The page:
The cockerel conundrum - a Reply


Dear Madam, dear Sir,

I would like to thank you for the articles by Alan Holtham and Fred Harms in the December 2014 edition of Practical Poultry. In my view both articles were long overdue, because they highlight the serious flip-side of keeping chickens: the pressing issue of "what to do with the cockerels" both, in the commercial production process for layers as well as with us hobby poultry keepers. I strongly agree that we are often "lulled away" by the prospect of hatching cute and cuddly, fluffy chicks, when it comes to preparing our incubators in spring: We often forget the fact that at least 50% of the chicks are cockerels – what to do with them?

Since years I follow the discussions around the disposal of day-old male chicks in the commercial production of layers. Please allow me to add a few recent observations from Germany into the highly sensitive discussion of culling male day-old chicks in commercial hatcheries. As Fred Harms rightly points out, for every hen a day-old brother has to be culled. The public outcry on this highly controversial practice has lead to recent changes in German law. Especially the “Bruder Hahn” Initiative has contributed to publicizing this issue to the wider public.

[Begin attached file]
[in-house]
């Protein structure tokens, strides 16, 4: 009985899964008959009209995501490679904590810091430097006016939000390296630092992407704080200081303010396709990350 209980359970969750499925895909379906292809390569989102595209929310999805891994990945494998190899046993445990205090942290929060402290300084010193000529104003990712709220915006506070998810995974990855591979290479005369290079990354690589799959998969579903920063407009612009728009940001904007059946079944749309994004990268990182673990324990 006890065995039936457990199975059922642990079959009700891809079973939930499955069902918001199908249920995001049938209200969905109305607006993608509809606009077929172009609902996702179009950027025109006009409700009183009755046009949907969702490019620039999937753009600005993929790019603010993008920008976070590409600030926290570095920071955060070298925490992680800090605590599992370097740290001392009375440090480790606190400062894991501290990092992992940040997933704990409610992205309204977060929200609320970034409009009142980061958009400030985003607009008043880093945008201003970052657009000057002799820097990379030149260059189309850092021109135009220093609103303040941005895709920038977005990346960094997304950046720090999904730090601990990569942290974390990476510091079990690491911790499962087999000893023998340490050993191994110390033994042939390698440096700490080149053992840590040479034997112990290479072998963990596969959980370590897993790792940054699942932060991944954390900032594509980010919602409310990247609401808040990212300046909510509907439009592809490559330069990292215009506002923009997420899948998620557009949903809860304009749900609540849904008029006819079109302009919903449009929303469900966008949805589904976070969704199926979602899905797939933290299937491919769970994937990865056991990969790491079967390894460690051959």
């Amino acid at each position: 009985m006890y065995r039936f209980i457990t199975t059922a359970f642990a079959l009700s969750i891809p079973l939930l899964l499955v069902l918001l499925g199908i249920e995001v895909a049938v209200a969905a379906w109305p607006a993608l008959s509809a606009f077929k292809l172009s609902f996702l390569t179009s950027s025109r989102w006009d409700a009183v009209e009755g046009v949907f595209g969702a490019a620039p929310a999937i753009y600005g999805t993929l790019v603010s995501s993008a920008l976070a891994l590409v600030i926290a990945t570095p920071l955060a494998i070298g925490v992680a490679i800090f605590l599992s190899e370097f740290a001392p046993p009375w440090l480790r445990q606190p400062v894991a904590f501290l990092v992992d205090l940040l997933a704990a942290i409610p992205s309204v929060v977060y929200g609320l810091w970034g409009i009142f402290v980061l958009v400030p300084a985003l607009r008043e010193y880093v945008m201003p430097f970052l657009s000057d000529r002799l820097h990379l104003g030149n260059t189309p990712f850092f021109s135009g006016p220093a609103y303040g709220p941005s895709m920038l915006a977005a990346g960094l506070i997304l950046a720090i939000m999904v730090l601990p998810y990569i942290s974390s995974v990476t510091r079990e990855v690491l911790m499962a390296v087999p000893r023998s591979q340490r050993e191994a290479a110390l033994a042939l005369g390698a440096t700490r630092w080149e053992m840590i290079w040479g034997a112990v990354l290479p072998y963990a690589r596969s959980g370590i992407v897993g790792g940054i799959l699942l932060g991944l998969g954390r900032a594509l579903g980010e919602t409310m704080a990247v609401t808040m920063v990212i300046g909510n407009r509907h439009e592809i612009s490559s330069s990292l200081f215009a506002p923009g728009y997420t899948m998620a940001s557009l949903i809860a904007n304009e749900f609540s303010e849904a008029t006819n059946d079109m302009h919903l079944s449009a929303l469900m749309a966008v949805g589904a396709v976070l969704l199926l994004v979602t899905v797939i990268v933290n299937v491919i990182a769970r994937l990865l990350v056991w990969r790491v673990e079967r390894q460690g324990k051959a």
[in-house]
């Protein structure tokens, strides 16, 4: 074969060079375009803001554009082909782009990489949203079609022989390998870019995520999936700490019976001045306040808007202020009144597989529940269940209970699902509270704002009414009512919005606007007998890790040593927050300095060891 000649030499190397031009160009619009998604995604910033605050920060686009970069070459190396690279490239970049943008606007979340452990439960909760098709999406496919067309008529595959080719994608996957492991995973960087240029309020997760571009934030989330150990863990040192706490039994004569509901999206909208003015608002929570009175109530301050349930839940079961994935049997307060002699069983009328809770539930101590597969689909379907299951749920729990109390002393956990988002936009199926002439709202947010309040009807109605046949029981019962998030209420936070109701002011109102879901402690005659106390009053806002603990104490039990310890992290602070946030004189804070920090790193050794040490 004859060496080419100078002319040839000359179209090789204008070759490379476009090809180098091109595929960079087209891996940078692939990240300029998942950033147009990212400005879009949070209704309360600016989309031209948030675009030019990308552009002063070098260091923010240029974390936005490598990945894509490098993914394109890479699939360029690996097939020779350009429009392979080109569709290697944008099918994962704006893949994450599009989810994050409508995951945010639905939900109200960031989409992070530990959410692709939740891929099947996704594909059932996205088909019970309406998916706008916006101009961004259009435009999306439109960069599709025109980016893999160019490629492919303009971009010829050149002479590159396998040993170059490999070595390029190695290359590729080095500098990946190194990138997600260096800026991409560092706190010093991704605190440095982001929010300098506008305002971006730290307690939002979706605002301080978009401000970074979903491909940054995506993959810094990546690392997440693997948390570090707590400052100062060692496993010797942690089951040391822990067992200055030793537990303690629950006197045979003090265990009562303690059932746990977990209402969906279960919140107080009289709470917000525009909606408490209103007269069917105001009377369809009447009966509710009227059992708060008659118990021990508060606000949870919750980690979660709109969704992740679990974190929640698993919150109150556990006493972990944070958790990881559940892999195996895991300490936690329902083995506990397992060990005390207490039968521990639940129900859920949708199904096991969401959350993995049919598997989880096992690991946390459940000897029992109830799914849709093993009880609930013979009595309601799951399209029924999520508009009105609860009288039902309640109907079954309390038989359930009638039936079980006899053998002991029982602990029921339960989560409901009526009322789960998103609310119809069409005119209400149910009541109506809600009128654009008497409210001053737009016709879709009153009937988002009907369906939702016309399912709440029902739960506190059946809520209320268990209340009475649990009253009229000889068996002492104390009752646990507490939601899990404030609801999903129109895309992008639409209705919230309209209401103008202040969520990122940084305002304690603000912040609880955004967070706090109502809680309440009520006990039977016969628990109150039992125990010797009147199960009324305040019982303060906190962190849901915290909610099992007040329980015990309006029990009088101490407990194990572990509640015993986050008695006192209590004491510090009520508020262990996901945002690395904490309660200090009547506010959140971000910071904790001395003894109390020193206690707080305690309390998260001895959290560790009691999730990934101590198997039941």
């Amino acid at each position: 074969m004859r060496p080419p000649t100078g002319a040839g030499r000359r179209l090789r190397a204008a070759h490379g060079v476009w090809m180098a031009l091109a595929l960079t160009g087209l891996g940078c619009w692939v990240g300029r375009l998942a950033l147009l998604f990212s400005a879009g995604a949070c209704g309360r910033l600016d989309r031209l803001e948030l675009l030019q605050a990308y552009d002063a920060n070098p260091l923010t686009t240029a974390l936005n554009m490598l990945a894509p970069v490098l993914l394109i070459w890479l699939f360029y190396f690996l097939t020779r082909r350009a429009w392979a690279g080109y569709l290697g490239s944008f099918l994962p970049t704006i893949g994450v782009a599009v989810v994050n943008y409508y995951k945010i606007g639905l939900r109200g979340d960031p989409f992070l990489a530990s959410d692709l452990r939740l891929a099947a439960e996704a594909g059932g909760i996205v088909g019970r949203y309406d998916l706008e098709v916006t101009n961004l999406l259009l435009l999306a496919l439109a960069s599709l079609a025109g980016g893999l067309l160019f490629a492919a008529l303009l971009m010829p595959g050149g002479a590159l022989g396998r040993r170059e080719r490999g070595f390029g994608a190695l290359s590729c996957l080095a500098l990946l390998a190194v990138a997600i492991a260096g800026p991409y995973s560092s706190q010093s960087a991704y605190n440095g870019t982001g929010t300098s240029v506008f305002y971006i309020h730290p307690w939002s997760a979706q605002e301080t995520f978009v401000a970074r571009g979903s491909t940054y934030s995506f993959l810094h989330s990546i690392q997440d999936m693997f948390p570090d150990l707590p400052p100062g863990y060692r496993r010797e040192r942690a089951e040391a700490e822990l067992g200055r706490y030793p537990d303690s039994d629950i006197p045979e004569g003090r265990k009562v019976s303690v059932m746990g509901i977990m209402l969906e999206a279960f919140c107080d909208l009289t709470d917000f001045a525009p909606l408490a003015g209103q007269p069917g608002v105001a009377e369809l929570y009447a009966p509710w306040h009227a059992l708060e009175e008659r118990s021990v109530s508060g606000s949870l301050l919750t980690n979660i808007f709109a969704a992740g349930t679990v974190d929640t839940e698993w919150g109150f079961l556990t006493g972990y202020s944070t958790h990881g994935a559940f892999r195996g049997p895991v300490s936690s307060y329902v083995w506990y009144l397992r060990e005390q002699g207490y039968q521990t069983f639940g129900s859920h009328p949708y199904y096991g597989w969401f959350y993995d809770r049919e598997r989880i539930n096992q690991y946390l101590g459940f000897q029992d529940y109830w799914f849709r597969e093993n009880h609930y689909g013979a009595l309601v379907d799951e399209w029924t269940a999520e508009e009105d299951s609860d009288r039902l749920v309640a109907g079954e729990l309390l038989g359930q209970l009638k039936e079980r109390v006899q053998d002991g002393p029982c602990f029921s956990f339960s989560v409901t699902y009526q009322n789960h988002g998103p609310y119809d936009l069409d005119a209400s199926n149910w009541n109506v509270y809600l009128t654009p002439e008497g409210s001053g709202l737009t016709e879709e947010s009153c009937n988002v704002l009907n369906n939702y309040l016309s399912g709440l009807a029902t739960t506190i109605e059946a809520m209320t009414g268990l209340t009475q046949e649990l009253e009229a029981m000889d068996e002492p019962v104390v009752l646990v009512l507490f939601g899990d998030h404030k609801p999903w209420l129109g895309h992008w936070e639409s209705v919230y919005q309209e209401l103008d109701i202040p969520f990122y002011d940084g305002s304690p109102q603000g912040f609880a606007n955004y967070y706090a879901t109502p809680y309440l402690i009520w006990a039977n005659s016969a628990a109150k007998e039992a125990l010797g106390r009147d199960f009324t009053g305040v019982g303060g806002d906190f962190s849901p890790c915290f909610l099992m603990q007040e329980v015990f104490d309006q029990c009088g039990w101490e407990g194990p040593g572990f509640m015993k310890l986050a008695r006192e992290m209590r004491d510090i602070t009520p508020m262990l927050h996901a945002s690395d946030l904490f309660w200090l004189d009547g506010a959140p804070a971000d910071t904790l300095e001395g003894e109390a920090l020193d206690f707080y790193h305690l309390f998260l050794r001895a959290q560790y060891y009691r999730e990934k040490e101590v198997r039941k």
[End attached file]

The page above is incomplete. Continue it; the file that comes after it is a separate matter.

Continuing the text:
Since Germany is a federal country of 16 more or less sovereign states (“The Unites States of Germany”) each one of them has its own legal system. In 2013 the state parliament of Northrhine-Westfalia (Sueddeutsche) and in 2014 Hessen passed animal welfare acts whereby from 1. January 2015 the culling of day-old male chicks will be an offence on grounds of animal welfare. Although these two states only play a very minor role in the production of layers, the political signal is enormous and shows the power we consumers have.

Still, what is missing is an alternative, commercially viable dual purpose chicken, as demanded by Fred Harms. Hens need to be good layers and their brothers need to develop into acceptable table birds; as they were up until in the 1960’s, when the commercial poultry world split into the broiler and layer industry. So far the genetics excludes one from the other.

However, there could be a solution arising at the horizon: a few months ago Lohmann Tierzucht, the world largest breeder of commercial layers has (re-)launched a new ‘product’ to their portfolio: Lohmann Dual. This new commercial hybrid could potentially combine satisfying (however, not overly brilliant) egg laying performances and acceptable meat production of the cockerels. Let us all hope that this new modern dual purpose chicken can help to minimize the irresponsible disposal of day-old chicks in the future. Let us all think twice before switching on the incubator and act as responsible guardians of our male chicks.